Big, expensive, and the opposite of aesthetically pleasing are what usually pops into a techie’s head whenever he or she hears the word Lidar, which stands for light detection and ranging. Due to its rather hefty price tag, Lidar’s wondrous abilities are only utilized by experimental cars. The US’ Defense Advanced Research Projects Agency (DARPA) says that things are about to change.

Enter SWEEPER, which is basically a Lidar-on-a-chip system. SWEEPER is an acronym for: Short-range Wide-field-of-view Extremely agile Electronically steered Photonic EmitteR.


Unlike its bulky predecessor, SWEEPER helps self-driving cars “see” the road through an electronic beam transmitted by many small emitters. These emitters are each equipped with their own unique signals and form a beam that can sweep from one end to another and repeat the process 100,000 times per second. That’s fast; SWEEPER is 10,000 times faster than the “fastest” laser roof ornaments.

While the system only covers a 51-degree field, it’s more than enough considering that it will still help stitch together a perfect panorama of the surroundings. In fact, for a scanner as small as SWEEPER, it’s the widest field of view ever achieved.

What does this mean for all of us? As DARPA’s project manager, Josh Conway, said in a statement: “This wide-angle demonstration of optical phased array technology could lead to greatly enhanced capabilities for numerous military and commercial technologies, including autonomous vehicles, robotics, sensors, and high-data-rate communications.”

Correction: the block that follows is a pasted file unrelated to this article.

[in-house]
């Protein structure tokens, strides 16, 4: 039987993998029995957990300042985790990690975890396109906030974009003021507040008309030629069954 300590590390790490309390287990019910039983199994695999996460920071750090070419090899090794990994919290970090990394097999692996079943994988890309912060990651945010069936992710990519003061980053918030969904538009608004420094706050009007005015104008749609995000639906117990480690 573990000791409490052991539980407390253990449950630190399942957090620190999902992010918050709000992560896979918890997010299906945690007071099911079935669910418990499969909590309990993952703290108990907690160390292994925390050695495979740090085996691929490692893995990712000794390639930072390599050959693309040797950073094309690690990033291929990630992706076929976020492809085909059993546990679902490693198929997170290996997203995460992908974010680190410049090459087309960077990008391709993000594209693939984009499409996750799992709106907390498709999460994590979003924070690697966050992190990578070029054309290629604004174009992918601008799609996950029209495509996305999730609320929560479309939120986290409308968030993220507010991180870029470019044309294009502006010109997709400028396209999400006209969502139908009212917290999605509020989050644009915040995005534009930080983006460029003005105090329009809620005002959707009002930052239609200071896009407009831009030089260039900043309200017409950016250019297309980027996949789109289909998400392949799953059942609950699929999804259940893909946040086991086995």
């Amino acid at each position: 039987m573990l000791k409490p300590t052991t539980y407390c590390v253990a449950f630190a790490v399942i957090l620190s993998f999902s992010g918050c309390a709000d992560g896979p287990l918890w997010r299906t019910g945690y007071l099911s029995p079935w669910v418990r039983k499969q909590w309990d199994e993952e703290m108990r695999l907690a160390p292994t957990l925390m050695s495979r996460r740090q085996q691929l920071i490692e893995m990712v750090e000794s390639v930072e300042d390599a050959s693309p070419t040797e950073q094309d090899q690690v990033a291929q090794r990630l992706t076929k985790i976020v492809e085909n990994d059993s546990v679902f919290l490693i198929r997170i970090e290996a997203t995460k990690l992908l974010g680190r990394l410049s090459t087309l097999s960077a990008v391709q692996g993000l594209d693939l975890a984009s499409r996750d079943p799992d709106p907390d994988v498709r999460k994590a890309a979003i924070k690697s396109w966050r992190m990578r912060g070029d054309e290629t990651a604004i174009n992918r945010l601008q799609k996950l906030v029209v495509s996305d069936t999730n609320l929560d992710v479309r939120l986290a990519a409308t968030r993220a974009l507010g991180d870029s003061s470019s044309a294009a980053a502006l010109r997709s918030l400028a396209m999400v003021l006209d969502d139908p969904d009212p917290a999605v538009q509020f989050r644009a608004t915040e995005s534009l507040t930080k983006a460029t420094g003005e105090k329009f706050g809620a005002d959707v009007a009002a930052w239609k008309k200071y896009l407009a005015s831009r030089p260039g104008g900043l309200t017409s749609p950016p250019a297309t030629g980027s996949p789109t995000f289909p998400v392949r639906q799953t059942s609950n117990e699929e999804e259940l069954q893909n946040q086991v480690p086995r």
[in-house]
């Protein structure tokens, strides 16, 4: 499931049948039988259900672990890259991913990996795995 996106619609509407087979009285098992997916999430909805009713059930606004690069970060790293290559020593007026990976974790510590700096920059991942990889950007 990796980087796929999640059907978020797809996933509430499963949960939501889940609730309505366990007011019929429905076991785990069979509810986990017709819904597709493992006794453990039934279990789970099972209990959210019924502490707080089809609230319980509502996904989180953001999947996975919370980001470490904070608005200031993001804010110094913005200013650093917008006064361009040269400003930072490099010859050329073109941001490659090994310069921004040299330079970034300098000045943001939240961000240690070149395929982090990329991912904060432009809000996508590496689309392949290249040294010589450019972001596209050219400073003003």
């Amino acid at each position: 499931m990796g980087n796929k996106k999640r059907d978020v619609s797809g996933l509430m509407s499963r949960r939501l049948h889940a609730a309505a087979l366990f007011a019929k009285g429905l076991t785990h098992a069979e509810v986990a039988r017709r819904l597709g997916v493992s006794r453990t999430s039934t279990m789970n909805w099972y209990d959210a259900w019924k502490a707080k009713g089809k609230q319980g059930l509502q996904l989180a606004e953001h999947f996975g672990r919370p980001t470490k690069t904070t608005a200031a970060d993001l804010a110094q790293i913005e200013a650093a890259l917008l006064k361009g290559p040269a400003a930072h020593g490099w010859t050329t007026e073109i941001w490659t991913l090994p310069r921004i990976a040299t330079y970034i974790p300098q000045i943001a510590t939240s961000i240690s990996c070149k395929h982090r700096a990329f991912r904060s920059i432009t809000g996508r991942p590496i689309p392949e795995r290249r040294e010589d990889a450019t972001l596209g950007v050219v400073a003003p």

Through SWEEPER, self-driving military vehicles will be able to navigate and survey various terrains, thereby impacting how these vehicles steer themselves and improving targeting capabilities.

The biggest draw of SWEEPER is its price. Although DARPA hasn’t announced yet just how much it would actually cost, SWEEPER is expected to cost significantly cheaper than its big brother. This cost-effectiveness could open the doors to mass production, allowing SWEEPER to be utilized not just by high-grade military vehicles, but also by cars, copters, and for other commercial uses.

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